NU Perceptions

Ovarian Cancer – Identification of Novel Dysregulated Genes using NGS Data Analysis

Dr. Utkarsh Raj (Biotechnology & Bioinformatics) & Ms. Sumili Dey (Final Year Student, B.Tech – Biotech)

Ovarian Cancer ranks seventh as a major killer. It is one of the most common malignancies affecting women, worldwide. Research shows that screen tests for ovarian cancer are present, but they have very low sensitivity and tends to give false negative results. Moreover, diagnosis of Ovarian Cancer, in itself is a challenge, as the symptoms are very subtle. In early stages, the symptoms include bloating, abdominal or pelvic pains and loss of appetite. By the time, the patient has been diagnosed; the cancer has already reached higher stages. Diagnosis typically involves surgery and chemotherapy, and most patients with Stage III ovarian cancer have a 5 year survival rate of 39% (approx.). Statistics show that by 2035, the total reported cases for ovarian cancer will rise by 55% and related deaths will increase by 67%. In order to enhance its evolving therapy, research and knowledge at the transcriptional level is required.

Studies identify ETS1, a transcription factor, as the most up-regulated member of the ETS family that metastasize Ovarian Cancer cells. Human ovarian cancer cells show an increased expression of ETS1. Chip Seq is a method to analyse genome-wide DNA binding sites for transcription factors and other proteins.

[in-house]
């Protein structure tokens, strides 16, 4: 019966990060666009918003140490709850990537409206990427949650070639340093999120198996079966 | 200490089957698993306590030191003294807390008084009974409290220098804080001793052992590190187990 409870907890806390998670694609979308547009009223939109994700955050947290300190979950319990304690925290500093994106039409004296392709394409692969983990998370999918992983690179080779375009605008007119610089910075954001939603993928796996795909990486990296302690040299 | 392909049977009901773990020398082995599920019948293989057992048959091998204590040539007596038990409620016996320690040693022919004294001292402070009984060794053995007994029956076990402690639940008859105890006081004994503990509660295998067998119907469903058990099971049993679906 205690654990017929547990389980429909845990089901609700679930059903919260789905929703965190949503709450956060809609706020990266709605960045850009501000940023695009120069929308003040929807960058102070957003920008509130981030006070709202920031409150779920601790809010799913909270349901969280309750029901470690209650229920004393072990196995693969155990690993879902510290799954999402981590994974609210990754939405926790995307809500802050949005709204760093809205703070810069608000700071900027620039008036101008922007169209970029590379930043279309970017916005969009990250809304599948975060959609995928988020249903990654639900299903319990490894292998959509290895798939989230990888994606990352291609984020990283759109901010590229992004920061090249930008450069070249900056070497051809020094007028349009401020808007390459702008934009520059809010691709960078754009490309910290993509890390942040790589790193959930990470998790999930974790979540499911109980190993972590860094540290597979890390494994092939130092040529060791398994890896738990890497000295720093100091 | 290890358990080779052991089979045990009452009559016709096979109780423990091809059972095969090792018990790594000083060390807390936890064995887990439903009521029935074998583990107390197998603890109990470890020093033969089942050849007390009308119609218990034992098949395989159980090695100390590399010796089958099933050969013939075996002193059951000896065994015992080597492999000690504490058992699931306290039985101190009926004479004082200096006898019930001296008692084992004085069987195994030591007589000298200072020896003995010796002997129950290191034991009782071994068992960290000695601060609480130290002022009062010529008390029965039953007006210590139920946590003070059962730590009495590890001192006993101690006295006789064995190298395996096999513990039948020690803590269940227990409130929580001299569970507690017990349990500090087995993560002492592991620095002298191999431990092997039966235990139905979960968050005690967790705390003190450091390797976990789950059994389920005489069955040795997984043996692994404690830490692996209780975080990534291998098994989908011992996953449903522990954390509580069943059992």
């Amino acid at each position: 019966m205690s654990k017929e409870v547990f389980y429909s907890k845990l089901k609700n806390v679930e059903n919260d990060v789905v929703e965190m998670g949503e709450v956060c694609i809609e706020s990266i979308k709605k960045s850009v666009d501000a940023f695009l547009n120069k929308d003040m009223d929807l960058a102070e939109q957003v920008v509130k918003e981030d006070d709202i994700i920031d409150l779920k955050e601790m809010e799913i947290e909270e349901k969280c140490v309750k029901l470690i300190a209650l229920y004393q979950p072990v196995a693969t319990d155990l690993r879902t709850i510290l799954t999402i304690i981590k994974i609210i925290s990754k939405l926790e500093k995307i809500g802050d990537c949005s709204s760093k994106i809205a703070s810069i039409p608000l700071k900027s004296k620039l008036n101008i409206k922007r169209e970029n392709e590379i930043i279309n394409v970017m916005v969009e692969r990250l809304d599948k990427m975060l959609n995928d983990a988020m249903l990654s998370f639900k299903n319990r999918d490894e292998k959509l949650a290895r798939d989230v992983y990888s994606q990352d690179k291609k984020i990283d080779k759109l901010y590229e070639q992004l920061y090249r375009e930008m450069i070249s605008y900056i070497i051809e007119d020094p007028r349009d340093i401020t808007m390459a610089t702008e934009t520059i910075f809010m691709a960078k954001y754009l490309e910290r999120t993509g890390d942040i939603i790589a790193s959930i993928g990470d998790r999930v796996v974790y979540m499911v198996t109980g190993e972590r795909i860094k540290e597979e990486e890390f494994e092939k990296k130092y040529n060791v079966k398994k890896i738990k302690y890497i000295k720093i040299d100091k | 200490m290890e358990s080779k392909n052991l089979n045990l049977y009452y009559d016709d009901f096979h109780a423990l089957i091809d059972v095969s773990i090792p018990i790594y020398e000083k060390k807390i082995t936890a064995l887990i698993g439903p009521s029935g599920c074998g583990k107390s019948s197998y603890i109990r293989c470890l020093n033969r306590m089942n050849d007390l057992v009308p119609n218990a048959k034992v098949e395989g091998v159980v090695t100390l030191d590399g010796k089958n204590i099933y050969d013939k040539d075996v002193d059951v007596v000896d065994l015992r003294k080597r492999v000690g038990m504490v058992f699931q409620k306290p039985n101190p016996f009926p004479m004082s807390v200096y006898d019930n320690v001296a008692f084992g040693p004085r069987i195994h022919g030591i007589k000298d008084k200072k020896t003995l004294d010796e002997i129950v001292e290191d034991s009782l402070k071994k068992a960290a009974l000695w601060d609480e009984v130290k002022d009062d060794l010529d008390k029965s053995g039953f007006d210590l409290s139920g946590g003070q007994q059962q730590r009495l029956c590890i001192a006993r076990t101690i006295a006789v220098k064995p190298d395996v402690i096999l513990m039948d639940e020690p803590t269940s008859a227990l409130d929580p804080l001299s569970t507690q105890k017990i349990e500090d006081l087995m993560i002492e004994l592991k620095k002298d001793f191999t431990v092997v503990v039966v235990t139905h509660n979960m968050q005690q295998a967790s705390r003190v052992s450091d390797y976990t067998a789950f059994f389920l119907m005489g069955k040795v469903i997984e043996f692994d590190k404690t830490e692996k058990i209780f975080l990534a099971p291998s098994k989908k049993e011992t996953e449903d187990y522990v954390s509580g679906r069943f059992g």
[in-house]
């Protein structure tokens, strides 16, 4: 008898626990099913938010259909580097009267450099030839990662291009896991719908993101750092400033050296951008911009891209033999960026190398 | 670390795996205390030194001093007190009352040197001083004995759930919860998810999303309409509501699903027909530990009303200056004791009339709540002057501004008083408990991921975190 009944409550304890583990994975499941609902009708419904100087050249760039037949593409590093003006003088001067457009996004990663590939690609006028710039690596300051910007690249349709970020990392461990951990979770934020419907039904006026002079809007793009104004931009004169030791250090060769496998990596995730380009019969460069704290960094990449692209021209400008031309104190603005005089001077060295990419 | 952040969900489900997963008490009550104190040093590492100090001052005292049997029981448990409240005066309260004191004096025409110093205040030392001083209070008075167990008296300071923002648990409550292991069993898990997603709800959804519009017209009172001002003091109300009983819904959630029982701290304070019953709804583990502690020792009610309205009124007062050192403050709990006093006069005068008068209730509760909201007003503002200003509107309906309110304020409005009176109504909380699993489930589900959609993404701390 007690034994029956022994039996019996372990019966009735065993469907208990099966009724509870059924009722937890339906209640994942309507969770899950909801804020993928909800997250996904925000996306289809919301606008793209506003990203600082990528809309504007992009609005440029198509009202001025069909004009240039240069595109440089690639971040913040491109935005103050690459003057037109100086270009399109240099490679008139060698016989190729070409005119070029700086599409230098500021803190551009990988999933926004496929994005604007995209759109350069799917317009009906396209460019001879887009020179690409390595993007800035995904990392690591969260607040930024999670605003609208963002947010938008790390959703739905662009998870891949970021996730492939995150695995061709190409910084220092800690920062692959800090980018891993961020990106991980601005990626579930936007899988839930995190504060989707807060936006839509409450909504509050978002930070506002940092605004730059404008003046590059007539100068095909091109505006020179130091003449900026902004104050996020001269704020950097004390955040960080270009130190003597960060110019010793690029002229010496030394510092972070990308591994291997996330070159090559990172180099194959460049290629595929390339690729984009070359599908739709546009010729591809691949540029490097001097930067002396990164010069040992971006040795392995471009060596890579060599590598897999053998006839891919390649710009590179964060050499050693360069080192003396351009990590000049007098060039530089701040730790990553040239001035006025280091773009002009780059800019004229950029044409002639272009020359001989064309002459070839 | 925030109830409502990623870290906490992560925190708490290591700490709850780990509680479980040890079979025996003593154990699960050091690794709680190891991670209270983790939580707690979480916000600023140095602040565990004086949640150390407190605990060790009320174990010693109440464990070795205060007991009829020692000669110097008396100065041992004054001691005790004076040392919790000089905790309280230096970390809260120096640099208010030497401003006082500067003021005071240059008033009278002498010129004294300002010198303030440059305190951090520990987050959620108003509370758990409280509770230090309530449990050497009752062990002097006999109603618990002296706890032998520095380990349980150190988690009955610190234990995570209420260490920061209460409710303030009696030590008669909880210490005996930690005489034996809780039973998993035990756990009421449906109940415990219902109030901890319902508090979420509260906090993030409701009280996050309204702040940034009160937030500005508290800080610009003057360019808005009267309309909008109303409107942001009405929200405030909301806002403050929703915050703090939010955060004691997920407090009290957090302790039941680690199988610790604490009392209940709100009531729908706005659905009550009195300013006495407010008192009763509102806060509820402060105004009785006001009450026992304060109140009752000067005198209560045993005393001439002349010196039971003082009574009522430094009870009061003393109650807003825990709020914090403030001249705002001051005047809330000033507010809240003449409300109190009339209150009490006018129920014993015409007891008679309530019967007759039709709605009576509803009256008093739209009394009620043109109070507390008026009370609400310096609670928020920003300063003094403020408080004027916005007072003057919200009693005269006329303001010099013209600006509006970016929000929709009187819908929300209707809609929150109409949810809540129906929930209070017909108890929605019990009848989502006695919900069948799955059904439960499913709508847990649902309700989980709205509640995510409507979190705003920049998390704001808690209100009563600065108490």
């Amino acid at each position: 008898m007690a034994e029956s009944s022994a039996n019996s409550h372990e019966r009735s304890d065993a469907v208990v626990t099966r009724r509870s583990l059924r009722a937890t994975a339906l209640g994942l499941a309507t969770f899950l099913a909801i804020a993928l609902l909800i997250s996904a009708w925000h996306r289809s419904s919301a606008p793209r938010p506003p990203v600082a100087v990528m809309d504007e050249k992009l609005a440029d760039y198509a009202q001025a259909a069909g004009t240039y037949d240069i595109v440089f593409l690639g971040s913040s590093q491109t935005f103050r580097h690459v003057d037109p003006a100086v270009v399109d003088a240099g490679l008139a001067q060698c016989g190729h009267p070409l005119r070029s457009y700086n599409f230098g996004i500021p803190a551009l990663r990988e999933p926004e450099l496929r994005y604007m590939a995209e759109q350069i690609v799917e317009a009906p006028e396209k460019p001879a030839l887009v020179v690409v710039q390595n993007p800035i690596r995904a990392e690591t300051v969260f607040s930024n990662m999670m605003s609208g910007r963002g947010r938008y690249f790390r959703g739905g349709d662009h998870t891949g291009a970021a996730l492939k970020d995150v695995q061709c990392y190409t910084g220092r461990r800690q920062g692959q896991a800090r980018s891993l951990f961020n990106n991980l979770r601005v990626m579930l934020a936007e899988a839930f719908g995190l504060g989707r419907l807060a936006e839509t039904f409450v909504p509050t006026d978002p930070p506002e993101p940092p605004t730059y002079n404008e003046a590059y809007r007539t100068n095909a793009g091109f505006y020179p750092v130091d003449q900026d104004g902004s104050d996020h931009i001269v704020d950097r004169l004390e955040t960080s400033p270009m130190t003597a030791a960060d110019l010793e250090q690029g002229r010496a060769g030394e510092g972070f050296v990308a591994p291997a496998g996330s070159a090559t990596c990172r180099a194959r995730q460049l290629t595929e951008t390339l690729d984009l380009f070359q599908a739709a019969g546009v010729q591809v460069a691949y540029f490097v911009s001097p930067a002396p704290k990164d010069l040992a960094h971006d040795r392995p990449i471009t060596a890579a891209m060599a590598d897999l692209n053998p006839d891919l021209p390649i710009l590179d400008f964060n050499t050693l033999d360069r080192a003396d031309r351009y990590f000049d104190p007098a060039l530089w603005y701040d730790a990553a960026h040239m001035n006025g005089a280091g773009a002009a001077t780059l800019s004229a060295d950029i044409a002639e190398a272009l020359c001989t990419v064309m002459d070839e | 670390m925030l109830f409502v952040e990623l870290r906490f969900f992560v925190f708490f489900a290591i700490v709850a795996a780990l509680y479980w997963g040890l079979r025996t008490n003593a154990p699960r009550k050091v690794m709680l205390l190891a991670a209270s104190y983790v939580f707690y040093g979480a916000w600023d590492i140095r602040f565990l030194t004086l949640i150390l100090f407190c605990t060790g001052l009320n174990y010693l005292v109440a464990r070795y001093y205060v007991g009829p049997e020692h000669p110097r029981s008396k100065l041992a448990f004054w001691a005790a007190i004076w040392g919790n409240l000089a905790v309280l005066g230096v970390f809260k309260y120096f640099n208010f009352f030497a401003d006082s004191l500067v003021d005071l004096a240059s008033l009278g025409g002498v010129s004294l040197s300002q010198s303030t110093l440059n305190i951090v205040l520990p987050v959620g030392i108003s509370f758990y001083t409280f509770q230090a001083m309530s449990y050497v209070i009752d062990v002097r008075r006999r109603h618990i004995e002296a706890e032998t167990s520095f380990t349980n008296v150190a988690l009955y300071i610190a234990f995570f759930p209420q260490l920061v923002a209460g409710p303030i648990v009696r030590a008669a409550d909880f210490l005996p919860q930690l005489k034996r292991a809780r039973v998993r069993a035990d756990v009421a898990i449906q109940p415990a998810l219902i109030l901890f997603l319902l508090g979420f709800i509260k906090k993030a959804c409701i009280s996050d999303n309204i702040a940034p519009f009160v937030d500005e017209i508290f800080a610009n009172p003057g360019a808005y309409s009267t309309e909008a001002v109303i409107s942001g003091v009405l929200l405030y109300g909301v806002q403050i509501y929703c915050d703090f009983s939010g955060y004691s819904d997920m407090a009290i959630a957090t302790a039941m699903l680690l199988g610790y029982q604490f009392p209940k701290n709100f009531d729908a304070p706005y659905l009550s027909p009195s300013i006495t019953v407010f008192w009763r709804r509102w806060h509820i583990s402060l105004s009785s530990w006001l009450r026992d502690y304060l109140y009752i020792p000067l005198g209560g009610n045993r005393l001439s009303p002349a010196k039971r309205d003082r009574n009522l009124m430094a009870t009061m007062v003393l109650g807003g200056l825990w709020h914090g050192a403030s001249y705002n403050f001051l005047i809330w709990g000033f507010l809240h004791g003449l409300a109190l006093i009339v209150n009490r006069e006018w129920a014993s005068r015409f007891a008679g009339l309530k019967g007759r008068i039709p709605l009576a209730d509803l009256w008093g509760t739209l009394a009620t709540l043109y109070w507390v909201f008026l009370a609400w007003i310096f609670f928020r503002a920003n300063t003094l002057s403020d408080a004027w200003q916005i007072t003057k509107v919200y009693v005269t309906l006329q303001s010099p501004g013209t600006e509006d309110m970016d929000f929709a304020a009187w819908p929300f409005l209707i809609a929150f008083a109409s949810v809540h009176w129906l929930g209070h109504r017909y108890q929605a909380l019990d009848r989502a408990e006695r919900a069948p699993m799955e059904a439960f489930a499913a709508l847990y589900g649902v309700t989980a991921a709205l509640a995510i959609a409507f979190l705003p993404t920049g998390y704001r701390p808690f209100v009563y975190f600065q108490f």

In our study, with the use of the ChIP Seq data, we applied Next Generation Sequencing or NGS Data Analysis which, over the last decade, has emerged as the most powerful tool of sequencing strategies. We used two OC Cell lines, OVCAR 8 and HEYA 8 that contain transcriptional targets of ETS1 and applied Chip Seq Data Analysis. Raw data was collected from the National Centre of Biotechnology Information (NCBI) and the quality of the data was tested on the basis of Phred score. Differential analysis on these cell lines revealed differential peaks, based on fold change and peak annotation. Network and Pathway Analysis helped in the identification of novel dysregulated genes which are related to Ovarian Cancer.

The identified genes may help in the better understanding of ovarian cancer and may lay the platform for future research and development. It may also provide insights into drug designing. Effective therapies are yet to be developed and in order to do so, further research needs to be conducted, so that, more detailed information about the genes is revealed.  

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